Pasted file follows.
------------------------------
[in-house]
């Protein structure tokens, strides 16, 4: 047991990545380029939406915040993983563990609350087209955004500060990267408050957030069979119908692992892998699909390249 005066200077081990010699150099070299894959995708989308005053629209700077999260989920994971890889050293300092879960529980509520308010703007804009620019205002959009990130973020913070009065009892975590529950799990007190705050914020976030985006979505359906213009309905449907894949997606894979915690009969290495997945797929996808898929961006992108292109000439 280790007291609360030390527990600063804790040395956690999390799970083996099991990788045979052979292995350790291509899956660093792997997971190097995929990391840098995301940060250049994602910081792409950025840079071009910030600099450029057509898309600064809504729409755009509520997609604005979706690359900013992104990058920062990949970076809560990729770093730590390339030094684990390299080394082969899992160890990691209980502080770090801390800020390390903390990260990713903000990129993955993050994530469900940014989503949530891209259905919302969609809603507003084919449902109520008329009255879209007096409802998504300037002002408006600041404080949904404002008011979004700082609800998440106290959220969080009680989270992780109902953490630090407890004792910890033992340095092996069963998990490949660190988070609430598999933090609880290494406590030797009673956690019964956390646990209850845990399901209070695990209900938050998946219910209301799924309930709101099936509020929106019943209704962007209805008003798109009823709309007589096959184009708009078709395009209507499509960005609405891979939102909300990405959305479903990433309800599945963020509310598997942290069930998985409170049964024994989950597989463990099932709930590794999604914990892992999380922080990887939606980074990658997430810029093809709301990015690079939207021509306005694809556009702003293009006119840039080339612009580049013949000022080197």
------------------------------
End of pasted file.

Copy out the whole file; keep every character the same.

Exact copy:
[in-house]
């Protein structure tokens, strides 16, 4: 047991990545380029939406915040993983563990609350087209955004500060990267408050957030069979119908692992892998699909390249 005066200077081990010699150099070299894959995708989308005053629209700077999260989920994971890889050293300092879960529980509520308010703007804009620019205002959009990130973020913070009065009892975590529950799990007190705050914020976030985006979505359906213009309905449907894949997606894979915690009969290495997945797929996808898929961006992108292109000439 280790007291609360030390527990600063804790040395956690999390799970083996099991990788045979052979292995350790291509899956660093792997997971190097995929990391840098995301940060250049994602910081792409950025840079071009910030600099450029057509898309600064809504729409755009509520997609604005979706690359900013992104990058920062990949970076809560990729770093730590390339030094684990390299080394082969899992160890990691209980502080770090801390800020390390903390990260990713903000990129993955993050994530469900940014989503949530891209259905919302969609809603507003084919449902109520008329009255879209007096409802998504300037002002408006600041404080949904404002008011979004700082609800998440106290959220969080009680989270992780109902953490630090407890004792910890033992340095092996069963998990490949660190988070609430598999933090609880290494406590030797009673956690019964956390646990209850845990399901209070695990209900938050998946219910209301799924309930709101099936509020929106019943209704962007209805008003798109009823709309007589096959184009708009078709395009209507499509960005609405891979939102909300990405959305479903990433309800599945963020509310598997942290069930998985409170049964024994989950597989463990099932709930590794999604914990892992999380922080990887939606980074990658997430810029093809709301990015690079939207021509306005694809556009702003293009006119840039080339612009580049013949000022080197």